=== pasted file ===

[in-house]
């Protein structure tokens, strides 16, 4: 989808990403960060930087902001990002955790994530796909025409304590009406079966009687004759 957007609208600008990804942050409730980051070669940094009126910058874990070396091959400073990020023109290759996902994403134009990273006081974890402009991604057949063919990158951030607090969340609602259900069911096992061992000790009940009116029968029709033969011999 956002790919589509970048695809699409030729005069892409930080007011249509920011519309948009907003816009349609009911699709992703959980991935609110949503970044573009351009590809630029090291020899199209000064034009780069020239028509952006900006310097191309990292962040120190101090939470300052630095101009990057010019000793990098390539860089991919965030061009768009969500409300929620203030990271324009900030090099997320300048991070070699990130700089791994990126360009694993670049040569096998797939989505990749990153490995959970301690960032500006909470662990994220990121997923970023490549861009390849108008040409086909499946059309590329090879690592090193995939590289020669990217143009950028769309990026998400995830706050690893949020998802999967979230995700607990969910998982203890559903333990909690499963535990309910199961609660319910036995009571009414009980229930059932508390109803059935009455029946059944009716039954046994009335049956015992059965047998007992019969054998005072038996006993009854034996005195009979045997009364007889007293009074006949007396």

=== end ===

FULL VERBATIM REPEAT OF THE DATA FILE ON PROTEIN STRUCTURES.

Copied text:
[in-house]
């Protein structure tokens, strides 16, 4: 989808990403960060930087902001990002955790994530796909025409304590009406079966009687004759 957007609208600008990804942050409730980051070669940094009126910058874990070396091959400073990020023109290759996902994403134009990273006081974890402009991604057949063919990158951030607090969340609602259900069911096992061992000790009940009116029968029709033969011999 956002790919589509970048695809699409030729005069892409930080007011249509920011519309948009907003816009349609009911699709992703959980991935609110949503970044573009351009590809630029090291020899199209000064034009780069020239028509952006900006310097191309990292962040120190101090939470300052630095101009990057010019000793990098390539860089991919965030061009768009969500409300929620203030990271324009900030090099997320300048991070070699990130700089791994990126360009694993670049040569096998797939989505990749990153490995959970301690960032500006909470662990994220990121997923970023490549861009390849108008040409086909499946059309590329090879690592090193995939590289020669990217143009950028769309990026998400995830706050690893949020998802999967979230995700607990969910998982203890559903333990909690499963535990309910199961609660319910036995009571009414009980229930059932508390109803059935009455029946059944009716039954046994009335049956015992059965047998007992019969054998005072038996006993009854034996005195009979045997009364007889007293009074006949007396």